By Michael C Biamonte CCN.
I have come across several websites that market Co enzyme Q10 (CoQ10) and state CoQ10 can help eliminate Candida overgrowth. In researching this further, have found several studies that indicate that CoQ10 actually can cause the colonization of Candida in the upper digestive tract, particularly in cases of low stomach acid or antacid use like Tums, Rolaids etc. I have inserted 2 key references regarding this in this article to allow you, the reader, to examine this for yourself.
Also interestingly enough, I cannot find any reference that would even imply that Co Q10 can eliminate Candida, so I am have not the inkling were the data that it can help eliminate Candida overgrowth originated from.
Here are the notes from the 2 studies;
1. Safety of Ubiquinone
In many large-scale clinical trials, oral ubiquinone has been shown to be safe and efficacious at blood levels of about 4 ppm (considered pharmacologic and attained by 800 mg/day). In addition, even at levels of 80 ppm measured by the Japanese in 1984 with an IV ubiquinone preparation, only beneficial effects were reported. A new injectable liposomal ubiquinone is available from Eisai. A caveat: in patients with alkalinized stomachs, oral Candida can colonize upper gut (potentially lethal); before prescribing ubiquinone, their physicians should study Marshall et al. Our studies show that ubiquinone enhances growth of Candida Albicans.
40. Krone CA, Elmer GW, Ely JTA, Fudenberg HH, Thoreson J: Does gastrointestinal Candida Albicans prevent ubiquinone absorption? Med Hypotheses in press.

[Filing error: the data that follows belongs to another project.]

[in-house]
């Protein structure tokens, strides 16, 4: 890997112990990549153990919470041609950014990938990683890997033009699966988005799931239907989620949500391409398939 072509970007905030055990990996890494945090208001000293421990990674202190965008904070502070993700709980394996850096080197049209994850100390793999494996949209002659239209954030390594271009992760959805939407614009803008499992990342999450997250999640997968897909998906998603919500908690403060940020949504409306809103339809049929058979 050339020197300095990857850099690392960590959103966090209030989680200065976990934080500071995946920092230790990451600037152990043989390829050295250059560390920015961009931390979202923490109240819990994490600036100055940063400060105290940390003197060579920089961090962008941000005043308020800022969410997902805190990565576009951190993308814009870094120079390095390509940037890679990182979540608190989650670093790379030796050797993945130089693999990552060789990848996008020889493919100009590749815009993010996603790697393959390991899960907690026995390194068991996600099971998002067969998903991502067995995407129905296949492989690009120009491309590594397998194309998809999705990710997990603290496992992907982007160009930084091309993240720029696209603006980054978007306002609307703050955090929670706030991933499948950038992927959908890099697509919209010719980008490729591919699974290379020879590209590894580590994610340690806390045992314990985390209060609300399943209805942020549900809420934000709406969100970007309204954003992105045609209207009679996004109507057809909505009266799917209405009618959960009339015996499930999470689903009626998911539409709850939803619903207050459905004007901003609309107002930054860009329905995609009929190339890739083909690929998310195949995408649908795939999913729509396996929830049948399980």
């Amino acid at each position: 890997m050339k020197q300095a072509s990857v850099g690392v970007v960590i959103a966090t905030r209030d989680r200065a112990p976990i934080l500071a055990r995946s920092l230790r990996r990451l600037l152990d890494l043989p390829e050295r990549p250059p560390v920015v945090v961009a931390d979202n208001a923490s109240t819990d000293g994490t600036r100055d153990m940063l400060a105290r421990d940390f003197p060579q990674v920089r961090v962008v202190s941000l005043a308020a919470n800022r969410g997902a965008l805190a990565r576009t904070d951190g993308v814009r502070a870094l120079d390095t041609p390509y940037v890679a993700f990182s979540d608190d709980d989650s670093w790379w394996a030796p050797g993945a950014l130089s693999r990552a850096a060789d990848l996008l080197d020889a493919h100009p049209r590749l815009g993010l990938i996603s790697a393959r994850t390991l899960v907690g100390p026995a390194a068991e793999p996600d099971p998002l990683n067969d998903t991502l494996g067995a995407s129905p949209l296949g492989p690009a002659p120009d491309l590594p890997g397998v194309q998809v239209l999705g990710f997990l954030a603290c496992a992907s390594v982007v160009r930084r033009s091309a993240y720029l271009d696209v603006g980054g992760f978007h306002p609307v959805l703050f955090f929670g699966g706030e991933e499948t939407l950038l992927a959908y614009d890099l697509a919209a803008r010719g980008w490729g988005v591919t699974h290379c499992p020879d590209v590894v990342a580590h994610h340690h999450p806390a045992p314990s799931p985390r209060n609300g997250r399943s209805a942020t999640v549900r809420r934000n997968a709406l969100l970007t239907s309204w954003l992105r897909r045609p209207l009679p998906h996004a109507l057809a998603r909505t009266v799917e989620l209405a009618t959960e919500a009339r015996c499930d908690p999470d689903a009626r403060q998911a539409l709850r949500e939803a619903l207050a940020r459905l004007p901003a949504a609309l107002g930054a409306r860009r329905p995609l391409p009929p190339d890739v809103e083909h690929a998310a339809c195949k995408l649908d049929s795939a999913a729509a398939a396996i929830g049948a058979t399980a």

2.CAUTION RE CANDIDA. In some people, absorption of supplemental Q10 from the gut may be very low (see FAQ in Langsjoen’s “Introduction…”). We recently conducted a study supporting an Ely hypothesis (see Abstracts 17 and 19 below) that overgrowth of Candida Albicans in the gut may explain this problem. Although no side effects have been found for Q10 itself, certain classes of people who have Candida colonizing the region of gut just beyond the stomach (duodenum and proximal jejunum) are likely to encounter two problems. The orally supplemented Q10 may, all or in large part, be consumed by the Candida preventing the human host from elevating Q10 blood levels and gaining the expected benefits. Of possibly much greater concern is this colonization which, from our recent study of the literature, we fear: (1) can result in high mortality unless corrected promptly; (2) has been recognized since the early 1980’s and identified as a cause of multiple organ failure and other lethal syndromes (Joshi et al 1981; Roy and McCallum, 1984; Marshall et al, 1988);* (3) has gone unread because of both the time pressures on physicians today and the shear size of the 40 million pp/decade of indexed medical science research literature received at our library (it isn’t possible to even turn 40 million pp in a decade); and (4) finally colonization occurs when Candida from the mouth are able to pass thru the stomach because its acid is reduced by any of numerous procedures still common today including over-the-counter proton pump inhibitors and even habitual use of antacid tablets.
*Joshi SN, Garvin PJ, Sunwoo YC. Candidiasis of the duodenum and jejunum. Gastroenterology 1981; 80: 829-33.
Roy A, McCallum RW. Candidiasis of the duodenum: the role of continuous cimetidine therapy. Gastrointestinal Endoscopy 1984; 30: 47-8.
Marshall JC, Christou NV, Horn R, Meakins JL. The microbiology of multiple organ failure. The proximal gastrointestinal tract as an occult reservoir of pathogens. Arch Surg 1988; 123: 309-315.
CoQ10 is known as a nutrient which increases the potential for oxygen in our cells. Oxygen would be an inhibitor of anaerobic organisms like Candida Albicans so it could be agreed upon that if Co-Q10 increases oxygen it could inhibit Candida. But this is theoretical. The data above in the 2 studies clearly empirically evidence that it aids in the colonization of Candida.